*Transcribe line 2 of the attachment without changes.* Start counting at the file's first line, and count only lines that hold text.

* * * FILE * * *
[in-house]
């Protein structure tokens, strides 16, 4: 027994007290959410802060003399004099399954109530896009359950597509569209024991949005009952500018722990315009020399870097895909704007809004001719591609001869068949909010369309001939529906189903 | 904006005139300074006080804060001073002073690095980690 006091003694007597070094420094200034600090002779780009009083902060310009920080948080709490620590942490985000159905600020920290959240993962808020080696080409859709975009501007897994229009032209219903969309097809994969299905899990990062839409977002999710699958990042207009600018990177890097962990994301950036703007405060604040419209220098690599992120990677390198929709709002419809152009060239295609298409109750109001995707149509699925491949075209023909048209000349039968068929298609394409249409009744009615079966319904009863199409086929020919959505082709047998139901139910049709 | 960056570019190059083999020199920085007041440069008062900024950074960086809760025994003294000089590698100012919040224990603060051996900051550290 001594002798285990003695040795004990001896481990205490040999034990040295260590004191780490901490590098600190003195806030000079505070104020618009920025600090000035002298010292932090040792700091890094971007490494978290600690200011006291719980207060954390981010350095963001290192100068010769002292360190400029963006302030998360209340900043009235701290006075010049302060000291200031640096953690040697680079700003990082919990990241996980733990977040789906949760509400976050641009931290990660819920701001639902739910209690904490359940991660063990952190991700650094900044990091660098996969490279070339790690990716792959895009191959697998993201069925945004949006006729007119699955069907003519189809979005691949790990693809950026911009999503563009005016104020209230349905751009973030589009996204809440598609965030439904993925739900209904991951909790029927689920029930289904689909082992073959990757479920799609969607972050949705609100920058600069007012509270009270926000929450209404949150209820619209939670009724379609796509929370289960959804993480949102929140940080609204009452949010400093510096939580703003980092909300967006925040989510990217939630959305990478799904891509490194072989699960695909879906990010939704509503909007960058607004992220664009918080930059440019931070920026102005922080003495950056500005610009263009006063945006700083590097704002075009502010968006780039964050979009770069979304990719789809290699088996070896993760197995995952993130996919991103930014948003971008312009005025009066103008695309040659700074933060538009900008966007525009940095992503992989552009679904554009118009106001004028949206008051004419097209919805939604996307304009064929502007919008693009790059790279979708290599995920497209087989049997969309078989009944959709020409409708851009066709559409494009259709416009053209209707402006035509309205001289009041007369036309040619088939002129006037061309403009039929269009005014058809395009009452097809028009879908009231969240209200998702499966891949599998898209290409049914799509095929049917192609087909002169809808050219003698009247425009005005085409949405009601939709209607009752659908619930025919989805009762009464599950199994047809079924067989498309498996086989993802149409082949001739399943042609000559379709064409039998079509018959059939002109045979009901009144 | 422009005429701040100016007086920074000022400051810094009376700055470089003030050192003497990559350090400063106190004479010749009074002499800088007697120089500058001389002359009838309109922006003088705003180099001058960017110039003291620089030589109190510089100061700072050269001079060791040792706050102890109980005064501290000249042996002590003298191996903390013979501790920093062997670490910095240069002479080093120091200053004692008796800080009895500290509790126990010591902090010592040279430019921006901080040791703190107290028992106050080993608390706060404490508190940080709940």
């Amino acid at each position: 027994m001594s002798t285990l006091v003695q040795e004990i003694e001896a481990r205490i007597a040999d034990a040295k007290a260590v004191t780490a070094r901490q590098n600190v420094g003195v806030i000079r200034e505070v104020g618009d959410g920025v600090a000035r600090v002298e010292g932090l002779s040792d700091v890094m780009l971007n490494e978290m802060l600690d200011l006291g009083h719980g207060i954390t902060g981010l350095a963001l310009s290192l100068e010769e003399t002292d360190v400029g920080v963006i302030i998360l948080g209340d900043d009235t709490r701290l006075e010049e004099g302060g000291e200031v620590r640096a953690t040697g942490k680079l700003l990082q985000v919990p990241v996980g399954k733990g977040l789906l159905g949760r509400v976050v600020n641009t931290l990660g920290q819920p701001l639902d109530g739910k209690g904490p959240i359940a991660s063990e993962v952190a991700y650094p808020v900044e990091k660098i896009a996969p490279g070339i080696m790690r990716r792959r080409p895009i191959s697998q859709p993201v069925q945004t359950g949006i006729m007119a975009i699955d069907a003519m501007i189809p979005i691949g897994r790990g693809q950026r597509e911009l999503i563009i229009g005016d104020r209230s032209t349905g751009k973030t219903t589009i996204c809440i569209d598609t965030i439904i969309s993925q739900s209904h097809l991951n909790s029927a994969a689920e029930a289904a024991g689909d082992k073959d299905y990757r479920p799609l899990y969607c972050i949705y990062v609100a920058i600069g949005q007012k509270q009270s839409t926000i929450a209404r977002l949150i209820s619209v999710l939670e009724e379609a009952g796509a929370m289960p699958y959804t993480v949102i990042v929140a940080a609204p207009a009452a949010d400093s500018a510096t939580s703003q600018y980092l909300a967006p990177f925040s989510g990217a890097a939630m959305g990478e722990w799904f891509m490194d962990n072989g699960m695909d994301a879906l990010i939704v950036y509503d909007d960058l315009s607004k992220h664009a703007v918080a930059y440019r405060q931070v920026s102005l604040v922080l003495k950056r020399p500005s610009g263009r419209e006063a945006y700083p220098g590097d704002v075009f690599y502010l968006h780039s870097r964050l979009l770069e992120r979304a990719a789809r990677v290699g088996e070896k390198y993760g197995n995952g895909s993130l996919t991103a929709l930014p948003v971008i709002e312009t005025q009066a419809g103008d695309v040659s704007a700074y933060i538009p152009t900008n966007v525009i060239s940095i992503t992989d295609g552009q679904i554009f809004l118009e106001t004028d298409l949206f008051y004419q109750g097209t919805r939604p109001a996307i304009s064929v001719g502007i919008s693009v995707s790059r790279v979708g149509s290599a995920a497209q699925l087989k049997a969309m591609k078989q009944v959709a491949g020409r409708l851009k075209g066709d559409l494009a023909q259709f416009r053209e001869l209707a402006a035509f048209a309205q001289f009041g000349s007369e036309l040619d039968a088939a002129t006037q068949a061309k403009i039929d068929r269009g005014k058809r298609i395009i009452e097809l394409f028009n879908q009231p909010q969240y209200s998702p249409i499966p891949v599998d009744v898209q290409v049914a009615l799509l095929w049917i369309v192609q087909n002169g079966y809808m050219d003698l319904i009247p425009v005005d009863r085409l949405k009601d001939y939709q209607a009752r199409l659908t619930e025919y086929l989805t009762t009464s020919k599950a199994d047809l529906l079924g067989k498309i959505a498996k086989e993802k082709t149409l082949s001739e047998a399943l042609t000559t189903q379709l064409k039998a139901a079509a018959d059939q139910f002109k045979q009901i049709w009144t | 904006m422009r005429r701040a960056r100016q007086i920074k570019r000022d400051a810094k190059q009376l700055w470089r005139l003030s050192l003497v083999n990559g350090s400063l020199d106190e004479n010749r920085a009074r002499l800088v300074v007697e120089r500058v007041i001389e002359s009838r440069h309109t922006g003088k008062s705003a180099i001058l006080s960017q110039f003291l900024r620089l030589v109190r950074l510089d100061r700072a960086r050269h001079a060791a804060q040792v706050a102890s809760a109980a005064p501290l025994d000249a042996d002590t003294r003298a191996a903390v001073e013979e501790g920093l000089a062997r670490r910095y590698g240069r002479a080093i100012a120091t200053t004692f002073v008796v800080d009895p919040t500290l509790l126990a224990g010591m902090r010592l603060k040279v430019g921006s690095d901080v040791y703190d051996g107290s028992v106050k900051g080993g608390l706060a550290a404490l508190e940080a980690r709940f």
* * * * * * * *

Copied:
């Protein structure tokens, strides 16, 4: 027994007290959410802060003399004099399954109530896009359950597509569209024991949005009952500018722990315009020399870097895909704007809004001719591609001869068949909010369309001939529906189903 | 904006005139300074006080804060001073002073690095980690 006091003694007597070094420094200034600090002779780009009083902060310009920080948080709490620590942490985000159905600020920290959240993962808020080696080409859709975009501007897994229009032209219903969309097809994969299905899990990062839409977002999710699958990042207009600018990177890097962990994301950036703007405060604040419209220098690599992120990677390198929709709002419809152009060239295609298409109750109001995707149509699925491949075209023909048209000349039968068929298609394409249409009744009615079966319904009863199409086929020919959505082709047998139901139910049709 | 960056570019190059083999020199920085007041440069008062900024950074960086809760025994003294000089590698100012919040224990603060051996900051550290 001594002798285990003695040795004990001896481990205490040999034990040295260590004191780490901490590098600190003195806030000079505070104020618009920025600090000035002298010292932090040792700091890094971007490494978290600690200011006291719980207060954390981010350095963001290192100068010769002292360190400029963006302030998360209340900043009235701290006075010049302060000291200031640096953690040697680079700003990082919990990241996980733990977040789906949760509400976050641009931290990660819920701001639902739910209690904490359940991660063990952190991700650094900044990091660098996969490279070339790690990716792959895009191959697998993201069925945004949006006729007119699955069907003519189809979005691949790990693809950026911009999503563009005016104020209230349905751009973030589009996204809440598609965030439904993925739900209904991951909790029927689920029930289904689909082992073959990757479920799609969607972050949705609100920058600069007012509270009270926000929450209404949150209820619209939670009724379609796509929370289960959804993480949102929140940080609204009452949010400093510096939580703003980092909300967006925040989510990217939630959305990478799904891509490194072989699960695909879906990010939704509503909007960058607004992220664009918080930059440019931070920026102005922080003495950056500005610009263009006063945006700083590097704002075009502010968006780039964050979009770069979304990719789809290699088996070896993760197995995952993130996919991103930014948003971008312009005025009066103008695309040659700074933060538009900008966007525009940095992503992989552009679904554009118009106001004028949206008051004419097209919805939604996307304009064929502007919008693009790059790279979708290599995920497209087989049997969309078989009944959709020409409708851009066709559409494009259709416009053209209707402006035509309205001289009041007369036309040619088939002129006037061309403009039929269009005014058809395009009452097809028009879908009231969240209200998702499966891949599998898209290409049914799509095929049917192609087909002169809808050219003698009247425009005005085409949405009601939709209607009752659908619930025919989805009762009464599950199994047809079924067989498309498996086989993802149409082949001739399943042609000559379709064409039998079509018959059939002109045979009901009144 | 422009005429701040100016007086920074000022400051810094009376700055470089003030050192003497990559350090400063106190004479010749009074002499800088007697120089500058001389002359009838309109922006003088705003180099001058960017110039003291620089030589109190510089100061700072050269001079060791040792706050102890109980005064501290000249042996002590003298191996903390013979501790920093062997670490910095240069002479080093120091200053004692008796800080009895500290509790126990010591902090010592040279430019921006901080040791703190107290028992106050080993608390706060404490508190940080709940």